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crashing aint so bad
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Ok, so by now most people will have read up on the new 2009 R1. In it's description it states that it has new suspension technology derived of MOTO GP tricks. This technology is used in a manor where the left fork does nothing but compression damping and the right fork nothing but rebound damping.

The question is, who has heard of it. Who has used it, and who knows of it's practicality in everyday street or occasional track day use? Can a conventional inverted fork be utilized in such a manor? what can be done to a fork to make this an option for us normal folk?

I read the specs on the new R1 and immediatly went searching for the answers. Of course they don't readily exist. I can find no info on the web that they even exist in such a way other han the reviews and technical specs of the new R1. I had thought of it in the past and never really pondered on it to deeply. This makes me wonder. If the compression and rebound can be dealt with by seperate fork legs why couldn't one adjust each leg as needed to acquire the damping force desired. 6 clicks on one side and 2 on the other of compression. This equals rougly 8 clicks on just one leg, OR DOES IT. Does the damping curve change dependant on where in it's range, it is adjusted. Or could one just turn off the compression on one side and the rebound on the other and be provided with reasonable results.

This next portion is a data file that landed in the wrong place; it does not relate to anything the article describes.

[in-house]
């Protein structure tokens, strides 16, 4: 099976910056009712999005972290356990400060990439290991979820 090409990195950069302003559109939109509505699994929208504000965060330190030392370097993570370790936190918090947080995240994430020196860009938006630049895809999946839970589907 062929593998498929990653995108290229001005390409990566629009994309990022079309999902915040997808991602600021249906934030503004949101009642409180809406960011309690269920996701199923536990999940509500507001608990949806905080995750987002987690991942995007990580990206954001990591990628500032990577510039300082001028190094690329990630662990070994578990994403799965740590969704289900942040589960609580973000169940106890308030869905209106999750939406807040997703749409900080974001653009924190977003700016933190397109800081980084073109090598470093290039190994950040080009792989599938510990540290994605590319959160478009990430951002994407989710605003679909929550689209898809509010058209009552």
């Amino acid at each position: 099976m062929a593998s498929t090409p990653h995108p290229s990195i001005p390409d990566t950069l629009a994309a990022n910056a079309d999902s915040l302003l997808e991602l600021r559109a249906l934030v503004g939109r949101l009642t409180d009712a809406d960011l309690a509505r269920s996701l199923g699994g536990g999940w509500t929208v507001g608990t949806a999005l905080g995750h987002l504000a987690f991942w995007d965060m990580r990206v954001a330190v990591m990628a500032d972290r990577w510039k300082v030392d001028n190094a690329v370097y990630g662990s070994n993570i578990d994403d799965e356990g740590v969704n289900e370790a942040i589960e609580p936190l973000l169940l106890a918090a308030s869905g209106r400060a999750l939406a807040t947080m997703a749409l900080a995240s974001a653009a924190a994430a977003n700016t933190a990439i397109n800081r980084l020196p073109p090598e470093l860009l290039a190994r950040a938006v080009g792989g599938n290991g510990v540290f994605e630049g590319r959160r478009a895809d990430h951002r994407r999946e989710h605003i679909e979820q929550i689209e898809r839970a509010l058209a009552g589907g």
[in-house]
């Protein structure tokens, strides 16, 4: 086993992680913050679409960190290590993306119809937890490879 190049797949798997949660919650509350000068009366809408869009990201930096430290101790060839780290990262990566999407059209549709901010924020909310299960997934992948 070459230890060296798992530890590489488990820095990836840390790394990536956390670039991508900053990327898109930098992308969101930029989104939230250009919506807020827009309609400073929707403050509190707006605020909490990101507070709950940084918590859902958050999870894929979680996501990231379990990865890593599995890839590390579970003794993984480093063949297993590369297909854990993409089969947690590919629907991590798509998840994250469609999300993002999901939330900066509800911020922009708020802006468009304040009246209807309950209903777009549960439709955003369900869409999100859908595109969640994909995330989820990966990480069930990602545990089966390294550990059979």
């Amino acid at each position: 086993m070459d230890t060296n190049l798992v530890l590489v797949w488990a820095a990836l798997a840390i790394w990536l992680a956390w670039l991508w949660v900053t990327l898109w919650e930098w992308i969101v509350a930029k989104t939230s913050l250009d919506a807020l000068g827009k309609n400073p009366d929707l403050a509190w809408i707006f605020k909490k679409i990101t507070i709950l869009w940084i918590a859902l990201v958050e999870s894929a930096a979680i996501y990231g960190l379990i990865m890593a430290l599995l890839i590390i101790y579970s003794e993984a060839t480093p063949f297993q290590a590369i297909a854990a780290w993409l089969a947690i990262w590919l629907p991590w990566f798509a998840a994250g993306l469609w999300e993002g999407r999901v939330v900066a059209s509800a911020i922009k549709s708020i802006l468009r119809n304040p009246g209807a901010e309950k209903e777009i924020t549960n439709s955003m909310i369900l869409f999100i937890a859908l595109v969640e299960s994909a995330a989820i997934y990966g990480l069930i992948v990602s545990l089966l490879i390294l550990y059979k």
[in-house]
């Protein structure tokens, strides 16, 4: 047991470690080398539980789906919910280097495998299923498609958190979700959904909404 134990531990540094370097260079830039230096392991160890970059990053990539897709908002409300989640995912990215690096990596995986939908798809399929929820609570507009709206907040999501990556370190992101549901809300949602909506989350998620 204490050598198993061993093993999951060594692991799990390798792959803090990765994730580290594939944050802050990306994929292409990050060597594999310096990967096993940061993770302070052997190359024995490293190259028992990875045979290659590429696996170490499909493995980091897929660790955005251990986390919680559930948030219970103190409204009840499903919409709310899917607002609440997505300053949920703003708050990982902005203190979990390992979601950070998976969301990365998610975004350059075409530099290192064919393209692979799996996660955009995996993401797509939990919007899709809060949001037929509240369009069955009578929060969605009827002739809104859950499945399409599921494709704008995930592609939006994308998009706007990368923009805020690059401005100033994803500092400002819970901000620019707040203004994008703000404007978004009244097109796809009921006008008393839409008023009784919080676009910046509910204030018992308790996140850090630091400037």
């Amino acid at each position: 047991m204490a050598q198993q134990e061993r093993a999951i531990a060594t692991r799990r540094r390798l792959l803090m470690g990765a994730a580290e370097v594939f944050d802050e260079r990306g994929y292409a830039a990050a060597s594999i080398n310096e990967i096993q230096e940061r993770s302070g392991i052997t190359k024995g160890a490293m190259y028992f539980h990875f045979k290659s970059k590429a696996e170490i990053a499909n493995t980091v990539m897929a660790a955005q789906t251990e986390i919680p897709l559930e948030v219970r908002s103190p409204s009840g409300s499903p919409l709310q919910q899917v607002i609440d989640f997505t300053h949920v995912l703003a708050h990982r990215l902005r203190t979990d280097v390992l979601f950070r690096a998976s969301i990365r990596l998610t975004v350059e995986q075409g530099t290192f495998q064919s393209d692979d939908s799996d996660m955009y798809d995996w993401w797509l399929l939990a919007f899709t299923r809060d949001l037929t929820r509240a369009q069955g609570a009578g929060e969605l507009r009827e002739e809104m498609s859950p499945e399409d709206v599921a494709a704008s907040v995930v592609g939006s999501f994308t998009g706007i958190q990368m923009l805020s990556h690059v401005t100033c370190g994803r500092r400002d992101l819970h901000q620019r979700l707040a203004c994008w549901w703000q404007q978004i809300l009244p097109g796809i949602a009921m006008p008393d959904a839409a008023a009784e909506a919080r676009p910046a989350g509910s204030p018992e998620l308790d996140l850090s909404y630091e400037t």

I am forced to wonder if all those years being told that the forks should be adjusted equaly have much ground to stand on. I imagine that if one were to reduce to it's minimum the compression on one leg and the rebound on the other that there would be of course more damping adjustment needed on the respective fork leg. Could it be that since it is likley that the large percentage of us will be near middle adjustment any way that there would be enough adjustment to compensate. Even sites like OHLINS and the like mention nothing of this idea. It seems reasonable to me that the moto gp gods just took a fork and eliminated the respective components required to facilitate that function. They then adjusted as needed the valves shims and orifices to suit the needs of the rider. Or was it that they just got lazy and decided to see if it was ok to make it possible to adjust one side for one thing only.

I wanna know. So if you have anymore insight than this already lengthy ramble please chime in. Yhanks for reading and I hopr you know more than I do about this.
 

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not that this directly answers ur questions, but this is how mountain bike forks have been for a long time.